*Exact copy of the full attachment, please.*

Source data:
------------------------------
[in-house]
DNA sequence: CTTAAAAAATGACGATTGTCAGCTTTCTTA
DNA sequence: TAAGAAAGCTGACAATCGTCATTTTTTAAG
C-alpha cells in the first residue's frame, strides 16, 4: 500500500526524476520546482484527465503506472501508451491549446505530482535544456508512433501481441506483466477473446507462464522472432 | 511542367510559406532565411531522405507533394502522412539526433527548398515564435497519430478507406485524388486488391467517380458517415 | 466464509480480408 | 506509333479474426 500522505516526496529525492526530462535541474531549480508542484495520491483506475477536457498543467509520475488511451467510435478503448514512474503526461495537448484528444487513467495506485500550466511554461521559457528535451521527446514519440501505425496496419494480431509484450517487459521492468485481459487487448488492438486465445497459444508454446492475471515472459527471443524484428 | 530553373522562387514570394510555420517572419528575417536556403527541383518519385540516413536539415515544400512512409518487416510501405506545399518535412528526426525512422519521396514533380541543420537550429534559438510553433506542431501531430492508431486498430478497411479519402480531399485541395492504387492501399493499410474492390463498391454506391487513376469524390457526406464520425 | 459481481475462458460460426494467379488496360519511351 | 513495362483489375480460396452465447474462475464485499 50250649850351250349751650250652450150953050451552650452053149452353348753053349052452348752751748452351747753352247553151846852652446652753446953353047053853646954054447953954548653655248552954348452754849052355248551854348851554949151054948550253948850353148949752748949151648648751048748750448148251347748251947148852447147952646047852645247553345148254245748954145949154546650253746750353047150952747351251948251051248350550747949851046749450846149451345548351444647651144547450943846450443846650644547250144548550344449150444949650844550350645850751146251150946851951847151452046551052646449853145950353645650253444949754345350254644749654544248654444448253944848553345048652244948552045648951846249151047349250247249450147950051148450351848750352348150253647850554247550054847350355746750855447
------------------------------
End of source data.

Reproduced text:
[in-house]
DNA sequence: CTTAAAAAATGACGATTGTCAGCTTTCTTA
DNA sequence: TAAGAAAGCTGACAATCGTCATTTTTTAAG
C-alpha cells in the first residue's frame, strides 16, 4: 500500500526524476520546482484527465503506472501508451491549446505530482535544456508512433501481441506483466477473446507462464522472432 | 511542367510559406532565411531522405507533394502522412539526433527548398515564435497519430478507406485524388486488391467517380458517415 | 466464509480480408 | 506509333479474426 500522505516526496529525492526530462535541474531549480508542484495520491483506475477536457498543467509520475488511451467510435478503448514512474503526461495537448484528444487513467495506485500550466511554461521559457528535451521527446514519440501505425496496419494480431509484450517487459521492468485481459487487448488492438486465445497459444508454446492475471515472459527471443524484428 | 530553373522562387514570394510555420517572419528575417536556403527541383518519385540516413536539415515544400512512409518487416510501405506545399518535412528526426525512422519521396514533380541543420537550429534559438510553433506542431501531430492508431486498430478497411479519402480531399485541395492504387492501399493499410474492390463498391454506391487513376469524390457526406464520425 | 459481481475462458460460426494467379488496360519511351 | 513495362483489375480460396452465447474462475464485499 50250649850351250349751650250652450150953050451552650452053149452353348753053349052452348752751748452351747753352247553151846852652446652753446953353047053853646954054447953954548653655248552954348452754849052355248551854348851554949151054948550253948850353148949752748949151648648751048748750448148251347748251947148852447147952646047852645247553345148254245748954145949154546650253746750353047150952747351251948251051248350550747949851046749450846149451345548351444647651144547450943846450443846650644547250144548550344449150444949650844550350645850751146251150946851951847151452046551052646449853145950353645650253444949754345350254644749654544248654444448253944848553345048652244948552045648951846249151047349250247249450147950051148450351848750352348150253647850554247550054847350355746750855447